Matt Kaberlein raised these questions today, which seemed like good ones to me:
Just wondering if the following are still good best practices guidelines at this point:
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I agree on everything except the 20% free space. Don would have to say if that’s still necessary, but I rather doubt it. VMFS has become much better behaved in recent releases. I doubt you need that much free space at this point. However, Don may comment further.
In terms of the isolation stuff, yes, certainly put separate Oracle databases on separate .vmdk files which are, in turn, on separate VMFS file systems. That way, you will be able to snap / clone each database individually. Otherwise, you waste IOPS and space (making additional copies of updated blocks in the non-used database).
For the first question, a datastore is always an abstraction of the storage tier for oracle applications and, therefore, it’s a generally accepted best practice to create dedicated datastores if Oracle customers need to define individual service level guarantees for different database file (whether log or database files).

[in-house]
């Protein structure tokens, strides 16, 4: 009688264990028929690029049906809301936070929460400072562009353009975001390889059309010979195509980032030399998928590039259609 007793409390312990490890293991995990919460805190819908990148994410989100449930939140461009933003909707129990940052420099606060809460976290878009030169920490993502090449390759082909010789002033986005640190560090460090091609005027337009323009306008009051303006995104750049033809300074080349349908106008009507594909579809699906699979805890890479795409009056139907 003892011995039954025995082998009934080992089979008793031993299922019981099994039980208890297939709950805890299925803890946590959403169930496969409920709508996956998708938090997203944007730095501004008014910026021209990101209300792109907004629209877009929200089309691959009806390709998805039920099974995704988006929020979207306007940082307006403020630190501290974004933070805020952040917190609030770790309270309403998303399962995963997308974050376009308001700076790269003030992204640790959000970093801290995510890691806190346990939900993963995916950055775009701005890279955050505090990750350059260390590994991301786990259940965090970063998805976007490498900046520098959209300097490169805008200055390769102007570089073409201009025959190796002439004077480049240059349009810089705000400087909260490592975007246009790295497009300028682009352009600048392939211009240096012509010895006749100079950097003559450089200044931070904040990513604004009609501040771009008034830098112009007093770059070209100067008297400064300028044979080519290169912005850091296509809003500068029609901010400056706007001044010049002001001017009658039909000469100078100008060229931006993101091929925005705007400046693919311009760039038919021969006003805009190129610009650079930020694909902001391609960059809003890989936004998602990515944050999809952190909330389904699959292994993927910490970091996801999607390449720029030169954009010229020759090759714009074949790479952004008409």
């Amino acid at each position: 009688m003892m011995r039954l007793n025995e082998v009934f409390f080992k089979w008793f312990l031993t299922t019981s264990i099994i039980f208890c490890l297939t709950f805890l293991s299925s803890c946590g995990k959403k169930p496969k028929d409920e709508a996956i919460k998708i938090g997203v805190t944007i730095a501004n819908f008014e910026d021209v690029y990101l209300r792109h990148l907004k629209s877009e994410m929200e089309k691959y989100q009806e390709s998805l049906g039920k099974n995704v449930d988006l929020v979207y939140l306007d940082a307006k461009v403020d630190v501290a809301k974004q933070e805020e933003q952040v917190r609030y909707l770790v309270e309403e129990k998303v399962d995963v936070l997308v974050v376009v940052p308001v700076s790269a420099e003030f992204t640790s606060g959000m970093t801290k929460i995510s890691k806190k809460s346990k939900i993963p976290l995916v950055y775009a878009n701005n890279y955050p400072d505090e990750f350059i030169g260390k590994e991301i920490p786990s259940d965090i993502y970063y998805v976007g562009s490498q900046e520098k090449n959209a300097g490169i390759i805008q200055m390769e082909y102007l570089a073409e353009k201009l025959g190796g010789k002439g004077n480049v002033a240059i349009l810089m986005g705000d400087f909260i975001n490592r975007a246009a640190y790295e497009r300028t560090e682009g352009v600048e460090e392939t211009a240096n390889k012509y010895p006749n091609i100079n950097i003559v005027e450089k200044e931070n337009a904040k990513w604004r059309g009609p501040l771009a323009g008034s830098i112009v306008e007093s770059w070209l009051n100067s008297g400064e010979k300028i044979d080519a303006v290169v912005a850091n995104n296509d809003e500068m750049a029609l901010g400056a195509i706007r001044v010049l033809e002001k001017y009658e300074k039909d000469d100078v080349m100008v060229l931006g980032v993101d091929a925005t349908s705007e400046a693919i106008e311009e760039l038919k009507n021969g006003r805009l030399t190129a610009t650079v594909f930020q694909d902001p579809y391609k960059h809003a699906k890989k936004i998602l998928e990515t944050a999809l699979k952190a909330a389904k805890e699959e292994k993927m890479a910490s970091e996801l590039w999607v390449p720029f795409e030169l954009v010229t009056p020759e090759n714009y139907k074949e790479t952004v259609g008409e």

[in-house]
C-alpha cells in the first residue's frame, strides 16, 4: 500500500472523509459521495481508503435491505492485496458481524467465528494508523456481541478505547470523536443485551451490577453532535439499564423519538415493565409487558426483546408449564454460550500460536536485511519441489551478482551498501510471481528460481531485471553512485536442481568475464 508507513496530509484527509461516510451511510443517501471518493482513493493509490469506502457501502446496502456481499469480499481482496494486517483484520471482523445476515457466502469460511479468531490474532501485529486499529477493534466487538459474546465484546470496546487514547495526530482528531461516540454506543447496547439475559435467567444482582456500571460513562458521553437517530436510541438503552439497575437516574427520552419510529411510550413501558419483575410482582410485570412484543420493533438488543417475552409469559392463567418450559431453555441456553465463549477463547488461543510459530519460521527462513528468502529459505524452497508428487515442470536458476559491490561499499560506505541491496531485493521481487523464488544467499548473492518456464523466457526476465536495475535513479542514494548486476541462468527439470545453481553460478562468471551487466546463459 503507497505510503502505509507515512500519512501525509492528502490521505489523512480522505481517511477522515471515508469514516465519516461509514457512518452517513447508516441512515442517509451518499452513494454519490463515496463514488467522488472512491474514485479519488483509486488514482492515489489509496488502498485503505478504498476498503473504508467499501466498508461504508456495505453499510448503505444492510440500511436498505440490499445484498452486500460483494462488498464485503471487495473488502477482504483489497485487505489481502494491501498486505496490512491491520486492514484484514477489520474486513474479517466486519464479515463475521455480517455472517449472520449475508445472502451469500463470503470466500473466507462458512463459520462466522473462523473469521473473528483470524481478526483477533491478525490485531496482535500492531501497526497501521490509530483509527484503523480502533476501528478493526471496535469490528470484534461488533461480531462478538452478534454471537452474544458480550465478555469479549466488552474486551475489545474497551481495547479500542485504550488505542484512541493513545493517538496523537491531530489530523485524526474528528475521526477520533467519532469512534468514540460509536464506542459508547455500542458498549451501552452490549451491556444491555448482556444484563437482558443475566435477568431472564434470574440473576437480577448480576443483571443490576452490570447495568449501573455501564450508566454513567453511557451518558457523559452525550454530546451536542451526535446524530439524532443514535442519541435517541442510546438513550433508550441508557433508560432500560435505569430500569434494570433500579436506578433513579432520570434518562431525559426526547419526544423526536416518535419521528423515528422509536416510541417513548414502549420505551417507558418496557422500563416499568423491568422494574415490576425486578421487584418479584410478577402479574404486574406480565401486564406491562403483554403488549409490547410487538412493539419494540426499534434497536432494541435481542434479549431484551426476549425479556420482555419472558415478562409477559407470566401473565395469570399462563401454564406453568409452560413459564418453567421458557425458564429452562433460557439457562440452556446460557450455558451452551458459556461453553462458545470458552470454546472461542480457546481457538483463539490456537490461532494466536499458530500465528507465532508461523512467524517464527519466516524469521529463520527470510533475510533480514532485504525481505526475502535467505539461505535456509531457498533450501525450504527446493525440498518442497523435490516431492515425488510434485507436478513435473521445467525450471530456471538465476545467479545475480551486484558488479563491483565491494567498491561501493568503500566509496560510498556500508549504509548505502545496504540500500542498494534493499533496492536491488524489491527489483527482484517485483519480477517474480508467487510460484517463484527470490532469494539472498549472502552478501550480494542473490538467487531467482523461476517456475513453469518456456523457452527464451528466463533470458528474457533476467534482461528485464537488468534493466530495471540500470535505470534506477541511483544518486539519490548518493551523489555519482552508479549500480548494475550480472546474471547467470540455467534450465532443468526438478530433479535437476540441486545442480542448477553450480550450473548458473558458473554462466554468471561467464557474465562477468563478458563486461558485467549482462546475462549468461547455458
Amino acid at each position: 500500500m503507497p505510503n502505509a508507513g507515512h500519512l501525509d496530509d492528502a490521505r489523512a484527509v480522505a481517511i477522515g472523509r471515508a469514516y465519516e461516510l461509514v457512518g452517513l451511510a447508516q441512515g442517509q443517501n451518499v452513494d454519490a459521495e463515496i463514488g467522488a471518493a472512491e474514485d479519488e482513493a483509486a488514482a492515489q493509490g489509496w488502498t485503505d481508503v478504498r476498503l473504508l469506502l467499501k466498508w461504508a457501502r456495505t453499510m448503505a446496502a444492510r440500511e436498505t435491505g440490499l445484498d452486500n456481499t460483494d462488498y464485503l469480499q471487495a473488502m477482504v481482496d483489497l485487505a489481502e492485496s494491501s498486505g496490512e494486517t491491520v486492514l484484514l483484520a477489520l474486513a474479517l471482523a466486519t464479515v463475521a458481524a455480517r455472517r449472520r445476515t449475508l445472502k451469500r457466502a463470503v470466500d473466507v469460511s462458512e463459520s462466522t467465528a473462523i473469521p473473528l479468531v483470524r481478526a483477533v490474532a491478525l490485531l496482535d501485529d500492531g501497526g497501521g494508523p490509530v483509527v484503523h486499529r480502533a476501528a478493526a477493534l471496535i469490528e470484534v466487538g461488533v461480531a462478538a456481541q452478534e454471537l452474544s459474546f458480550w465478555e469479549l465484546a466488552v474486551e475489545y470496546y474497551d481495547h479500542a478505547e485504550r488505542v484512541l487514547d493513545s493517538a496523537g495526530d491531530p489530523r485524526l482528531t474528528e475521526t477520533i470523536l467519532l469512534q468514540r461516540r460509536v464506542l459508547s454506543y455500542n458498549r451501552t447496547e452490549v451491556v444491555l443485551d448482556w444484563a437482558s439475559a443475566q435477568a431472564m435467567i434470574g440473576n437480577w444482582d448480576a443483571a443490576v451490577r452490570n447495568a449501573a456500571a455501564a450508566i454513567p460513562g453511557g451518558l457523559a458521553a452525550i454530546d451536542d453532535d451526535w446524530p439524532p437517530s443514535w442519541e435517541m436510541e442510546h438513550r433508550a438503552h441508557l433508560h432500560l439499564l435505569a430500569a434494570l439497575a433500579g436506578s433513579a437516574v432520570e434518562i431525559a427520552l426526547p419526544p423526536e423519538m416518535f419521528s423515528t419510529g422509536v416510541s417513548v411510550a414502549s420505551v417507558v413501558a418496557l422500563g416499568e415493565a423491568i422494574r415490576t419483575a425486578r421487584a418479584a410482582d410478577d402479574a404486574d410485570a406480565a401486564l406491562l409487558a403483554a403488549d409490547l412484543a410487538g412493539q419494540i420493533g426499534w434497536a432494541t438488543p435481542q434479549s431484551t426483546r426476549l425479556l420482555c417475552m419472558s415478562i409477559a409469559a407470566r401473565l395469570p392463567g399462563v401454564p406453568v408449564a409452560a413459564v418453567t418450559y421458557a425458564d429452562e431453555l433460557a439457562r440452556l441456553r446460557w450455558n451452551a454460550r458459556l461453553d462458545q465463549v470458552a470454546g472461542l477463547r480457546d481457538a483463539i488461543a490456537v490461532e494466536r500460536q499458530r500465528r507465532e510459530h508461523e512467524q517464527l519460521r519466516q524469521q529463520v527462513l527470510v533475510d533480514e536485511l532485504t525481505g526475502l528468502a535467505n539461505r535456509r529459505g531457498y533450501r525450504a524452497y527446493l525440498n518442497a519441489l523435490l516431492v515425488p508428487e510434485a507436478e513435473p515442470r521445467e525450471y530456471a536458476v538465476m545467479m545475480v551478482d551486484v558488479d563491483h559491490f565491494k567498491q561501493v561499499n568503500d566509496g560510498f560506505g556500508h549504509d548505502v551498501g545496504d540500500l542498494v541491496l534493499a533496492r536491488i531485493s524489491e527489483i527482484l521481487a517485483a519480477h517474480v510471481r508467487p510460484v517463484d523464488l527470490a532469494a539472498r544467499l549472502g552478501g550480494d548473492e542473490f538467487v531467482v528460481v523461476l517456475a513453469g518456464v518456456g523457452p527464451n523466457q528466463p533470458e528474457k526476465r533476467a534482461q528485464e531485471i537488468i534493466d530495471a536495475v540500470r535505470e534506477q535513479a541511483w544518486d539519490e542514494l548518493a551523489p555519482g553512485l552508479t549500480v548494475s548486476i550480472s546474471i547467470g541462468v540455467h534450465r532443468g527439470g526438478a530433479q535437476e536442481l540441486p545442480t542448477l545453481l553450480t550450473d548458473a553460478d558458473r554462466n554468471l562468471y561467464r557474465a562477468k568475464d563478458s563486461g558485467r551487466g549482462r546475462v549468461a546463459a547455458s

For the second question, are you saying you have different VMDK files from different Oracle virtual servers and need to map those vmdks to separate datastores? If yes, I guess what you’re saying is to separate different oracle databases by mapping them to different datastores, or maybe it’s different files from one database instead. I think, whatever it is, different datastores consist of different LUNs from storage array finally. So theoretically I believe that the mapping means more control from DBA or Storage Admin though it’s not a substitute for oracle performance.
For the third question, if you are migrating virtual machines between two ESX hosts that store the virtual machine swap files in different locations, vCenter may require enough disk space to store two full sized copies of the virtual machine swap file. If there is not enough space in the datastore, you will receive error message.
There are no Best practices for VM snap, it depends on your VM’s change rate.